Less than a 30-minute drive from downtown Beaufort, exploring Hunting Island was my favorite thing to do! The State Park attracts more than a million visitors a year and includes 5 miles of pristine beaches, forests, marshlands, and a saltwater lagoon.
For me, the most anticipated Instagram site of my trip to Beaufort was the spectacular “boneyard” beach on Hunting Island (named one of the top 100 beaches by TripAdvisor). It did not disappoint. The driftwood beach is a hauntingly beautiful reminder of the ever-changing coastline. It’s not just branches that have been washed up onshore. It’s a veritable graveyard of entire trees that have been uprooted.
One of the most recognizable landmarks in the Beaufort area is the historic Hunting Island Lighthouse. It’s the only lighthouse in South Carolina where you can climb to the top, and it’s worth the 167-step climb to the observation deck of the 136-foot lighthouse for the birds-eye view. Only six people at a time are allowed to climb to the top, and climbers must be at least 44 inches tall.
Get your own Hello Sunshine hat here.
Parris Island is best known as the basic training center of the U.S. Marine Corps Eastern Recruiting Division. Many family members visit Parris Island to attend graduation ceremonies of loved ones. While here, visitors can also explore the Parris Island Museum as well as take in the many attractions of the other Sea Islands.
Since Kary is a retired Marine/Air National Guard, we decided to attend the Parris Island graduation of cadets. Much to my surprise, it was a fascinating and patriotic event. You can read Kary’s account of it here.
Where to Stay in Beaufort
Cuthbert House Inn
We absolutely adored the historic Cuthbert House and think it’s the very best place to stay in Beaufort! The front of the gorgeous antebellum mansion has unobstructed views of the bay (including from our suite!) and the convenient prime downtown location is within walking distance to all attractions.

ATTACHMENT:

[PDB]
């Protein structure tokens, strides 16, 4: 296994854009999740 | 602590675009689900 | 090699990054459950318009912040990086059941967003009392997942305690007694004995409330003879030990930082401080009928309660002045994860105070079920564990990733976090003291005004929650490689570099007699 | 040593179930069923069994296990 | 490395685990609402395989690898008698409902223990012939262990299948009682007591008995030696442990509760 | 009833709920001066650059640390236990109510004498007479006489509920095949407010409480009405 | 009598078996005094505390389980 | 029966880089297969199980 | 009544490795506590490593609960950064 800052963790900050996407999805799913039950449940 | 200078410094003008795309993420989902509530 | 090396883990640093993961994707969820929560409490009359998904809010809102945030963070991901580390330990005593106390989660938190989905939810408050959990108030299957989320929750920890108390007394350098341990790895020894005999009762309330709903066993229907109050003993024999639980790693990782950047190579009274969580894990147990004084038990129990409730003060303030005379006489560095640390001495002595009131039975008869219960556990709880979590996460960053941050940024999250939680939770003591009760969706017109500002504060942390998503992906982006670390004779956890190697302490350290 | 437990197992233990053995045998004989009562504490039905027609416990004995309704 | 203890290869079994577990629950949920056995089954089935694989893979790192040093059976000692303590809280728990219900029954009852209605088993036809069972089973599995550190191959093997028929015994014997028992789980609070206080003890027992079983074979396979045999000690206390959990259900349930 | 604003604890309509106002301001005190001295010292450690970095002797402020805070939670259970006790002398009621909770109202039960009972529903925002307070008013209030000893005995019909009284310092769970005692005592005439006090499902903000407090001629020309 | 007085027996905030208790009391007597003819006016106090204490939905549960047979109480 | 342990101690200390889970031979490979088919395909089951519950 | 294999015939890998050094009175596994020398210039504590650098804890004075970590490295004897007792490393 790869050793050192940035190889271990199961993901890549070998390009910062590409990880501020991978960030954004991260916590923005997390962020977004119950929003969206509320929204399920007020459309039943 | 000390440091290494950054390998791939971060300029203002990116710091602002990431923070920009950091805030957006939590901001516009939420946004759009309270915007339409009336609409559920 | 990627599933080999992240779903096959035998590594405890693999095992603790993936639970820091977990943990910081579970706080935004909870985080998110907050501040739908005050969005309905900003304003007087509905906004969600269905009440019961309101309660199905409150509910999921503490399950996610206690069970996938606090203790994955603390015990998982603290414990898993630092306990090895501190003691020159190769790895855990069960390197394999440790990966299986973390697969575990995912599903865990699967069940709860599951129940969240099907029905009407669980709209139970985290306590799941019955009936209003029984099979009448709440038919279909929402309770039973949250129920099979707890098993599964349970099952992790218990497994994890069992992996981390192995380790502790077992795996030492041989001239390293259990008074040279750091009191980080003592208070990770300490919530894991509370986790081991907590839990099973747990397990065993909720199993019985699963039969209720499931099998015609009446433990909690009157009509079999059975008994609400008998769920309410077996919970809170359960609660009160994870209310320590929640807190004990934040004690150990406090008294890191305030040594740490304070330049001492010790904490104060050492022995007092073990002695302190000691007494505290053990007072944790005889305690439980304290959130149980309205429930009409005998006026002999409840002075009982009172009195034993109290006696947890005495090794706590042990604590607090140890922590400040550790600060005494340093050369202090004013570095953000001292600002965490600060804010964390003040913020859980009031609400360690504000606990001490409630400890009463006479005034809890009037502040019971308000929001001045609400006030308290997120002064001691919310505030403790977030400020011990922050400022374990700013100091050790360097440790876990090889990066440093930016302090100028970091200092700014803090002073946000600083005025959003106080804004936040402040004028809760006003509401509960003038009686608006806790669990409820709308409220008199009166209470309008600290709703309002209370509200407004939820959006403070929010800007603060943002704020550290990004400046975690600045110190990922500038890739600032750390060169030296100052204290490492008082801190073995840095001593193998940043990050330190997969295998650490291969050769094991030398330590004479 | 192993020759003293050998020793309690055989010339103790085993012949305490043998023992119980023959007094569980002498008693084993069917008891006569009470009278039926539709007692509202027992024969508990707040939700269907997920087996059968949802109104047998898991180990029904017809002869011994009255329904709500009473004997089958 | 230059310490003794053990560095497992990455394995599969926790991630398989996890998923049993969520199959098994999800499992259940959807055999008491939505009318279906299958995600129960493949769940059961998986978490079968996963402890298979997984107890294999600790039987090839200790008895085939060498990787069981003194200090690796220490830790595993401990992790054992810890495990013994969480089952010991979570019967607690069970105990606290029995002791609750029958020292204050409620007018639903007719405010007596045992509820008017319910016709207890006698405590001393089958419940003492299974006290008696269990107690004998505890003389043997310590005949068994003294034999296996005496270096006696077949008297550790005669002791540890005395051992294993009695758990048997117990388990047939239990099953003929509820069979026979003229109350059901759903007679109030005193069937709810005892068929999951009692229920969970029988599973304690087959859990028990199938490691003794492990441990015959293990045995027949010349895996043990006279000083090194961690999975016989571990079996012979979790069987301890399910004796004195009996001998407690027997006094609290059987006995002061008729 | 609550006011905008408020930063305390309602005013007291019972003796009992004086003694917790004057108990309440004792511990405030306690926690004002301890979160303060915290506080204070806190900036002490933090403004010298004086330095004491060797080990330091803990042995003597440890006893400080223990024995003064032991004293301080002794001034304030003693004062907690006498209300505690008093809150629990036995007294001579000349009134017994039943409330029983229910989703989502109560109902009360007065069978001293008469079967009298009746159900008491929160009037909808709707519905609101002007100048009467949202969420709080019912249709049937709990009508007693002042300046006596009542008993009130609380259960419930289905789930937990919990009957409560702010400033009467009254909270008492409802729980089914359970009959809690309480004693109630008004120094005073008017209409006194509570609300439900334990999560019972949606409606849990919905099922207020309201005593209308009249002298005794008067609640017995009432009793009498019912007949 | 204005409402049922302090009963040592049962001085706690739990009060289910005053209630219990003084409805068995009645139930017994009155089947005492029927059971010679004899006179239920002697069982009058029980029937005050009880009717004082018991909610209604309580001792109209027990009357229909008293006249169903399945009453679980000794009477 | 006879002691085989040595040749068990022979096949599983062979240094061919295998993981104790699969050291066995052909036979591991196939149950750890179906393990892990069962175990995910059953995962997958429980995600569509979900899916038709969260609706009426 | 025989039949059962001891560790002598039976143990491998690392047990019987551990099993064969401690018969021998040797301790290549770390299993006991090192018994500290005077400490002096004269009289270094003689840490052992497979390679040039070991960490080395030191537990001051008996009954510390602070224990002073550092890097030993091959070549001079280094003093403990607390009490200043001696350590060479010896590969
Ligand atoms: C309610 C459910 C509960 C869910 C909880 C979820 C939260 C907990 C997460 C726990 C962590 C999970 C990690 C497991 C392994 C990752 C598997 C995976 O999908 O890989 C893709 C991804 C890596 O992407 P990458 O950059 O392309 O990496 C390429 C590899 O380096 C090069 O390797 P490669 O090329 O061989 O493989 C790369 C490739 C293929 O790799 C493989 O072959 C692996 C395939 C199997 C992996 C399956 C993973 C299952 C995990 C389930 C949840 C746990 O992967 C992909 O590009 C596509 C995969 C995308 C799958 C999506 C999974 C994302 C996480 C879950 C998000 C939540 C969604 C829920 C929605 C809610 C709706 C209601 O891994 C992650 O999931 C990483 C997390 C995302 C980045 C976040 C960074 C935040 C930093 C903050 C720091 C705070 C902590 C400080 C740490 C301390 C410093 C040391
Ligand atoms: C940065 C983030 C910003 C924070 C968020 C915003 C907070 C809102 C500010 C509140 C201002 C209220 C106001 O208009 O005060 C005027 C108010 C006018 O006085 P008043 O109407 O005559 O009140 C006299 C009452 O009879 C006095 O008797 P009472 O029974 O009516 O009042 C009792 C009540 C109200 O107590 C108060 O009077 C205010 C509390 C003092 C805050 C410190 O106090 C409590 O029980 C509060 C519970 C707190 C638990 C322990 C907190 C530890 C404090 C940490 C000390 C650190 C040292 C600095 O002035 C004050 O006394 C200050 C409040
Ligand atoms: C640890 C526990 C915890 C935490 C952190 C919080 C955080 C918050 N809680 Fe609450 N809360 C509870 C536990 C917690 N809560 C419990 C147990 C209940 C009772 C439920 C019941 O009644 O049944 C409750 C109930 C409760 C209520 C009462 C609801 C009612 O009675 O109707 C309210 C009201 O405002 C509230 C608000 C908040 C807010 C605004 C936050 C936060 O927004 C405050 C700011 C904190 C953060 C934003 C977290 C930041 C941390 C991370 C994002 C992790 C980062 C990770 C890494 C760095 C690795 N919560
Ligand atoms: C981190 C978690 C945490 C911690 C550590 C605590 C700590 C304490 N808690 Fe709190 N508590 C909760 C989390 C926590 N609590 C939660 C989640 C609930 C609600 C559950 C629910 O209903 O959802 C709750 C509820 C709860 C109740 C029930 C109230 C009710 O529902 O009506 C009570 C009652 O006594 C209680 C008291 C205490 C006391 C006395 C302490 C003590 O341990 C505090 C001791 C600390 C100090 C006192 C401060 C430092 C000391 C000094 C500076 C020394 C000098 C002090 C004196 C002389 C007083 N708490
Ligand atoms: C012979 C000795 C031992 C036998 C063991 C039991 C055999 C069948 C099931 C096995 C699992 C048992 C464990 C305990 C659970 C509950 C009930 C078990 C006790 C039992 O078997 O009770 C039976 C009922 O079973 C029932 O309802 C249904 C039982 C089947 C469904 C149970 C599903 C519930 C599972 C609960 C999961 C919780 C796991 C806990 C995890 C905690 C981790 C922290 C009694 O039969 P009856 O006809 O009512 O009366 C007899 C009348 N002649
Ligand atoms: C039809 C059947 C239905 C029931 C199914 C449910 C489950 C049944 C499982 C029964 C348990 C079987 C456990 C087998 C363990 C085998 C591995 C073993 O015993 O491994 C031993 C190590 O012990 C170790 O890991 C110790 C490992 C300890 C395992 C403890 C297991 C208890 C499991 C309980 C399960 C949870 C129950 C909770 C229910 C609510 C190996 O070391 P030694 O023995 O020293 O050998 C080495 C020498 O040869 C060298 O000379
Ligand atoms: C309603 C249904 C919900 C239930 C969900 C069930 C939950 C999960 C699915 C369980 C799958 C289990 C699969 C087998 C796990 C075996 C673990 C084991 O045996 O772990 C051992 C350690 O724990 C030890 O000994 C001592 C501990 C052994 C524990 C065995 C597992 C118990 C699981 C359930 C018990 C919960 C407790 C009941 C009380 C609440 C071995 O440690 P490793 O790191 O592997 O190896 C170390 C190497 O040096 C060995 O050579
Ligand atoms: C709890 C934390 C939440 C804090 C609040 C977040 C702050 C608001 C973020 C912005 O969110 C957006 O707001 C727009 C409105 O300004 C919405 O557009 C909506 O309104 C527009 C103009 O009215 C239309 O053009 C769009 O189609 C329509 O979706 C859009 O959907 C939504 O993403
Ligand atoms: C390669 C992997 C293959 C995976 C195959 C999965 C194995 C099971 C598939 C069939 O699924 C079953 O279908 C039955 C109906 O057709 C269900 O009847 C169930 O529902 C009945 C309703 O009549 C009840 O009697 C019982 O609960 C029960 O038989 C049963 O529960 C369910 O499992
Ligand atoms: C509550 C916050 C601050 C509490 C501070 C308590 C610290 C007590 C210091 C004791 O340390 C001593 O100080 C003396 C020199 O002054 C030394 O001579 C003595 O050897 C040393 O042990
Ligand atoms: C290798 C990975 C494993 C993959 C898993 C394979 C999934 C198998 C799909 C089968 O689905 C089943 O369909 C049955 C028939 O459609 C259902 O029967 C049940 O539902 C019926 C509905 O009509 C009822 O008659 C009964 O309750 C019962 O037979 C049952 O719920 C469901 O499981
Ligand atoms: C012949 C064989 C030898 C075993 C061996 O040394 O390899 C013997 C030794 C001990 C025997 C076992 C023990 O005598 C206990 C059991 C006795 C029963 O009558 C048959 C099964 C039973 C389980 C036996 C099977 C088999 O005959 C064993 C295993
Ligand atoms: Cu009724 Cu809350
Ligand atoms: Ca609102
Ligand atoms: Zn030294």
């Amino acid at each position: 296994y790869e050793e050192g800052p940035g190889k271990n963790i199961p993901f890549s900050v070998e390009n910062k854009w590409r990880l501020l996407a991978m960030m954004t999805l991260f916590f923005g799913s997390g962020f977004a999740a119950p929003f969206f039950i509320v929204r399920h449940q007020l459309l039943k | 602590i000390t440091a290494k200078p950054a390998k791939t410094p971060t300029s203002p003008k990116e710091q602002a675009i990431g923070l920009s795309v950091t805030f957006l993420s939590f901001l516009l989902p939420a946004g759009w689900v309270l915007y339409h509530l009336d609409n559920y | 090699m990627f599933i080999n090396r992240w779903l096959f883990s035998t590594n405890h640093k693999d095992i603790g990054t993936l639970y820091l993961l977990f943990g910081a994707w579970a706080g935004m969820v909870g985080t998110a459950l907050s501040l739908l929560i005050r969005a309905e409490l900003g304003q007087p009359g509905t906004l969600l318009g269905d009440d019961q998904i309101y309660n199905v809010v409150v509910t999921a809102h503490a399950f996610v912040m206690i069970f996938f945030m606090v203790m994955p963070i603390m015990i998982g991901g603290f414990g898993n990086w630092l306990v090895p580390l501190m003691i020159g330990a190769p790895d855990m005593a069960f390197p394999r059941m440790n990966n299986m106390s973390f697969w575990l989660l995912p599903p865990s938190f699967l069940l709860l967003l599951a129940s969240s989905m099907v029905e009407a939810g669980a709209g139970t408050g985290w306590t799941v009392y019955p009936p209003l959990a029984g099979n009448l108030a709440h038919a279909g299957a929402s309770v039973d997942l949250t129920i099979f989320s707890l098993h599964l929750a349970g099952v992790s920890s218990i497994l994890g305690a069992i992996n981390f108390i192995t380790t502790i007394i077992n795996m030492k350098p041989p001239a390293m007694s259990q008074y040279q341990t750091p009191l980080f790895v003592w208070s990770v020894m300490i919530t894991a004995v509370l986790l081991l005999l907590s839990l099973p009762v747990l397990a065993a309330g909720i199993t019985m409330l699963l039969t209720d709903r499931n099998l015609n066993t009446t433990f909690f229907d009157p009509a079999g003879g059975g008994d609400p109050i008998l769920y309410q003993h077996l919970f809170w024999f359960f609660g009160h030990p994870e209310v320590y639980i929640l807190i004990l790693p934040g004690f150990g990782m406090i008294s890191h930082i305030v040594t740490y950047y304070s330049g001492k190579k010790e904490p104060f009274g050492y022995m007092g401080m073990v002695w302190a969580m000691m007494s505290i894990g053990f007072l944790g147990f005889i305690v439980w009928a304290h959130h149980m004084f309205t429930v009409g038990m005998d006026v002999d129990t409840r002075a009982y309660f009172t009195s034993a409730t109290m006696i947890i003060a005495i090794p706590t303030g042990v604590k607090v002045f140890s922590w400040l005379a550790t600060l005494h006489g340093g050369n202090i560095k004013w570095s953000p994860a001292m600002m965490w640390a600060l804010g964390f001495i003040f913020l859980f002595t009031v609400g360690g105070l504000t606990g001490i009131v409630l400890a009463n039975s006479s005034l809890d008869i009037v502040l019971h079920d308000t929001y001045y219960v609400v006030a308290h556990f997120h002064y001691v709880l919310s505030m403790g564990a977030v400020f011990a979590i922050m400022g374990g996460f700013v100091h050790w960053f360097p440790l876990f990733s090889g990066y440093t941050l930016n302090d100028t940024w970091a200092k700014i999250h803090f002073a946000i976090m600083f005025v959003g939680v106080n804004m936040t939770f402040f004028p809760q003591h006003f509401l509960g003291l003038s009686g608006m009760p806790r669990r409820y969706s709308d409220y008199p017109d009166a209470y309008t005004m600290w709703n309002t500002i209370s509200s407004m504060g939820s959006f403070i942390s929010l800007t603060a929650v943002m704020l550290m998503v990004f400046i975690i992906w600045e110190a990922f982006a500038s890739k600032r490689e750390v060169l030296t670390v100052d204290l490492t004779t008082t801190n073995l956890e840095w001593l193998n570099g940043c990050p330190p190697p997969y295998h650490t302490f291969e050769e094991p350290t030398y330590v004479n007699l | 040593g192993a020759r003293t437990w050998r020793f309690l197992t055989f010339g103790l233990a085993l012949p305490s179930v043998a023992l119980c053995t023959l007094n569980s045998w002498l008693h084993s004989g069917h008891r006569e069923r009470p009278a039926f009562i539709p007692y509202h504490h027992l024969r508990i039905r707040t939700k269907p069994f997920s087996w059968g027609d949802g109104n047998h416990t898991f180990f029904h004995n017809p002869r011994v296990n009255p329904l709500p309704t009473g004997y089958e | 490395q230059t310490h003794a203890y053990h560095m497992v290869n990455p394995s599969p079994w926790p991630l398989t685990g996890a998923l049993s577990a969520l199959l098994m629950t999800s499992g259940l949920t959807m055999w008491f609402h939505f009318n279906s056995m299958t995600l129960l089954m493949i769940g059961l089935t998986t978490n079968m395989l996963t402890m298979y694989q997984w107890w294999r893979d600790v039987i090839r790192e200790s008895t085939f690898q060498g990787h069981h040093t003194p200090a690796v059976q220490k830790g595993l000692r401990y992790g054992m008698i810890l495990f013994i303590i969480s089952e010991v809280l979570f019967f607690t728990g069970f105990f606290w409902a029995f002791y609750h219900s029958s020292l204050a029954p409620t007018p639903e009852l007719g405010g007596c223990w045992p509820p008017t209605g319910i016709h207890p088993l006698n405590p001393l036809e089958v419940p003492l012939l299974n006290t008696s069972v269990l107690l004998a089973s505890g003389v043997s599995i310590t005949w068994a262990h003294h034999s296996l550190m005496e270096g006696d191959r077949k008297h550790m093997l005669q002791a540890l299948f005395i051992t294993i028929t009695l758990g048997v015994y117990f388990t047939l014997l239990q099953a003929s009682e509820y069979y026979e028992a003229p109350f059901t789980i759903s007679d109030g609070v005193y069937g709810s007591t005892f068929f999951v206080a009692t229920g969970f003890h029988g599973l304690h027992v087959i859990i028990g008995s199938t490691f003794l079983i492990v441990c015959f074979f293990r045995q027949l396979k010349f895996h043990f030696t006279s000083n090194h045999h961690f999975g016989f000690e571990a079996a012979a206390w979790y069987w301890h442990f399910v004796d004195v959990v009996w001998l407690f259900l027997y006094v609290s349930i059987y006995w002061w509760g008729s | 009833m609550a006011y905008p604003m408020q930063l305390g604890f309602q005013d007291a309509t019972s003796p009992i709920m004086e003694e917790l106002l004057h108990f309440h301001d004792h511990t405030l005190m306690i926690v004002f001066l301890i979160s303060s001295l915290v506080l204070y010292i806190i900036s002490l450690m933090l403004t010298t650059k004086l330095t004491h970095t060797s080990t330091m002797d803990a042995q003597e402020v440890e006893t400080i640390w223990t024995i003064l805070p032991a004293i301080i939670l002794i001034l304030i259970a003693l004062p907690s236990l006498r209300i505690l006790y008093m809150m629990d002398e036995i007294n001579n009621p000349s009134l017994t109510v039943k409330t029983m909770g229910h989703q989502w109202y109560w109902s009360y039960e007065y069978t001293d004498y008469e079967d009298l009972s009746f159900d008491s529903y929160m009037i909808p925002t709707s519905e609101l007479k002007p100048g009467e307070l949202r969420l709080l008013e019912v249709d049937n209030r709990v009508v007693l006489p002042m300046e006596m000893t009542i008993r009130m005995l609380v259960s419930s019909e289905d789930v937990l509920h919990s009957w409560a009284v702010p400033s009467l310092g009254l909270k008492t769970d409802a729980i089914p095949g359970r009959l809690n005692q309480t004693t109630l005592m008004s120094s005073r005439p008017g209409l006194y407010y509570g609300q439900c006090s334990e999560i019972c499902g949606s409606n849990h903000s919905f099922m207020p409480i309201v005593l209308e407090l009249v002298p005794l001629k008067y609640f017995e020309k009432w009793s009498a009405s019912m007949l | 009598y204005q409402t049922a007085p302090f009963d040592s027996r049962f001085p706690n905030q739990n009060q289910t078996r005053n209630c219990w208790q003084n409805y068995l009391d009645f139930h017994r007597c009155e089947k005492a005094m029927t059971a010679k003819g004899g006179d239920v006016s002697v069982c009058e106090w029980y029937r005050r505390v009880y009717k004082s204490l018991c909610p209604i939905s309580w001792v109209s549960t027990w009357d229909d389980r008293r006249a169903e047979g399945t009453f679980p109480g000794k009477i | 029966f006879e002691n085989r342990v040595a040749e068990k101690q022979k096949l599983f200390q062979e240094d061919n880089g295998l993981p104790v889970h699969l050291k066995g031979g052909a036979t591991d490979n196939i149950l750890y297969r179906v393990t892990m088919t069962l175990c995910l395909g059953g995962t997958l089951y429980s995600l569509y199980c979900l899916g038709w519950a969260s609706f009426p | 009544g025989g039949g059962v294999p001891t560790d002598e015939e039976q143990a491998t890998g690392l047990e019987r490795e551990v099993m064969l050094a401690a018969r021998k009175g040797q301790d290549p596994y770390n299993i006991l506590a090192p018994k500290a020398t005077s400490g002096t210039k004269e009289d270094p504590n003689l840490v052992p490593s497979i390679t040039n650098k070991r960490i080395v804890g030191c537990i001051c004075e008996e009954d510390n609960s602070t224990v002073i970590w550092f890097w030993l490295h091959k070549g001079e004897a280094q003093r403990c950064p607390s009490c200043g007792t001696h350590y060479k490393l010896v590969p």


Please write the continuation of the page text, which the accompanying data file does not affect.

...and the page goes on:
The wealthy Cuthbert family (plantation owners) built the stunning antebellum home around 1790 but fled in 1861 because of the Civil War. Union General Rufus Saxton sieged Beaufort and Saxton took Cuthbert House as his own; in the Cuthbert House, he entertained no other than General W. T. Sherman.
In 1960, the Cuthbert House was one of the first homes in Beaufort to be listed on the National Register of Historic Places.
We stayed in the Eastlake Suite – the inn’s best accommodation, which had a huge fireplace living area with water views, king bedroom, and bathroom. All maintained the beautiful colors, styles, décor, accessories, and charm of the era.
But the most interesting thing about Eastlake Suite was not the décor…. Young Union soldiers left some of Beaufort’s earliest graffiti behind when they carved their names in the black marble mantle of the fireplace in the Eastlake Suite parlor.
The inn also serves a delicious cook-to-order breakfast which changes every day in the sunny dining room and hosts a meet-and-greet wine hour every afternoon from 5:00 – 6:00 with hosts Pierre-Edouard & Connie Binot.
Another great option is the Beaufort Inn. It’s not directly on the water, the guest cottages are new, and they don’t serve breakfast, but it’s still beautiful and in a great location in downtown. The guest houses surround an attractive courtyard behind the main building.
When to Go
Beaufort is a gorgeous fusion of antebellum homes, intercoastal waterways, driftwood beaches, outdoor activities, superb Lowcountry dining, and a vibrant art scene. The weather is great, year-round, and there are so many things to do in Beaufort. Isn’t it time you visited?
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Unless otherwise indicated, all photos by Kary Kern.
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Disclosure: The author was honored to be the guest of Visit Beaufort during her stay, but as always, the opinions, reviews, and experiences are her own.
About the Author
Patti Morrow is a freelance travel writer and founder of the award-winning blog Luggage and Lipstick. TripAdvisor called her one of “20 Baby Boomer Travel Bloggers Having More Fun Than Millennials.” Patti is the author of the book “Girls Go Solo: Tips for Women Traveling Alone,” and has over 150 bylines in 40 print and online publications, including The Huffington Post, International Living Magazine, Washington Post Sunday Travel, Travel Girl, Travel Play Live Magazine, and Ladies Home Journal. She has traveled six continents looking for places and adventure activities for her Baby Boomer (and Gen X!) tribe.